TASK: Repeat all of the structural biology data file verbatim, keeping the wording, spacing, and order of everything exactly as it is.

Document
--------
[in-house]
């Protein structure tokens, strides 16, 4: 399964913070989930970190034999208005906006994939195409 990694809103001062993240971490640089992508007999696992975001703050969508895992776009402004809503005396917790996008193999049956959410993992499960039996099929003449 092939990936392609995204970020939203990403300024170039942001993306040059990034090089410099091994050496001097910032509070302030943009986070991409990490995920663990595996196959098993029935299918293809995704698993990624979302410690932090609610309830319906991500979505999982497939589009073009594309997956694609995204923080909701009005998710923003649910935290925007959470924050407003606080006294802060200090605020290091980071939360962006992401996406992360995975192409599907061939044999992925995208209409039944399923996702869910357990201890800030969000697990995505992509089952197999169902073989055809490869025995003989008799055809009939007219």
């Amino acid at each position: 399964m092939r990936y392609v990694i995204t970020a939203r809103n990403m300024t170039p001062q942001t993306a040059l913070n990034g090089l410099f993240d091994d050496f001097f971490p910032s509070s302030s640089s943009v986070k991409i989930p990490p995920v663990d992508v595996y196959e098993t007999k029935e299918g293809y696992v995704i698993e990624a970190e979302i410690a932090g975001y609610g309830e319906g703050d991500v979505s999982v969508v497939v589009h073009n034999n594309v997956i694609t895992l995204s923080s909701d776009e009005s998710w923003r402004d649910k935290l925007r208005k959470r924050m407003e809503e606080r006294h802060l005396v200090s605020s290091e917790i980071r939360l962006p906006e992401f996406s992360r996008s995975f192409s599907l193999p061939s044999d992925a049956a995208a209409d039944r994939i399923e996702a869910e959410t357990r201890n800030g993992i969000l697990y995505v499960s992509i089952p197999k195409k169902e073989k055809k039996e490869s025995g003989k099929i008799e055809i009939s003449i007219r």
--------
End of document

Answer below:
[in-house]
């Protein structure tokens, strides 16, 4: 399964913070989930970190034999208005906006994939195409 990694809103001062993240971490640089992508007999696992975001703050969508895992776009402004809503005396917790996008193999049956959410993992499960039996099929003449 092939990936392609995204970020939203990403300024170039942001993306040059990034090089410099091994050496001097910032509070302030943009986070991409990490995920663990595996196959098993029935299918293809995704698993990624979302410690932090609610309830319906991500979505999982497939589009073009594309997956694609995204923080909701009005998710923003649910935290925007959470924050407003606080006294802060200090605020290091980071939360962006992401996406992360995975192409599907061939044999992925995208209409039944399923996702869910357990201890800030969000697990995505992509089952197999169902073989055809490869025995003989008799055809009939007219």
């Amino acid at each position: 399964m092939r990936y392609v990694i995204t970020a939203r809103n990403m300024t170039p001062q942001t993306a040059l913070n990034g090089l410099f993240d091994d050496f001097f971490p910032s509070s302030s640089s943009v986070k991409i989930p990490p995920v663990d992508v595996y196959e098993t007999k029935e299918g293809y696992v995704i698993e990624a970190e979302i410690a932090g975001y609610g309830e319906g703050d991500v979505s999982v969508v497939v589009h073009n034999n594309v997956i694609t895992l995204s923080s909701d776009e009005s998710w923003r402004d649910k935290l925007r208005k959470r924050m407003e809503e606080r006294h802060l005396v200090s605020s290091e917790i980071r939360l962006p906006e992401f996406s992360r996008s995975f192409s599907l193999p061939s044999d992925a049956a995208a209409d039944r994939i399923e996702a869910e959410t357990r201890n800030g993992i969000l697990y995505v499960s992509i089952p197999k195409k169902e073989k055809k039996e490869s025995g003989k099929i008799e055809i009939s003449i007219r």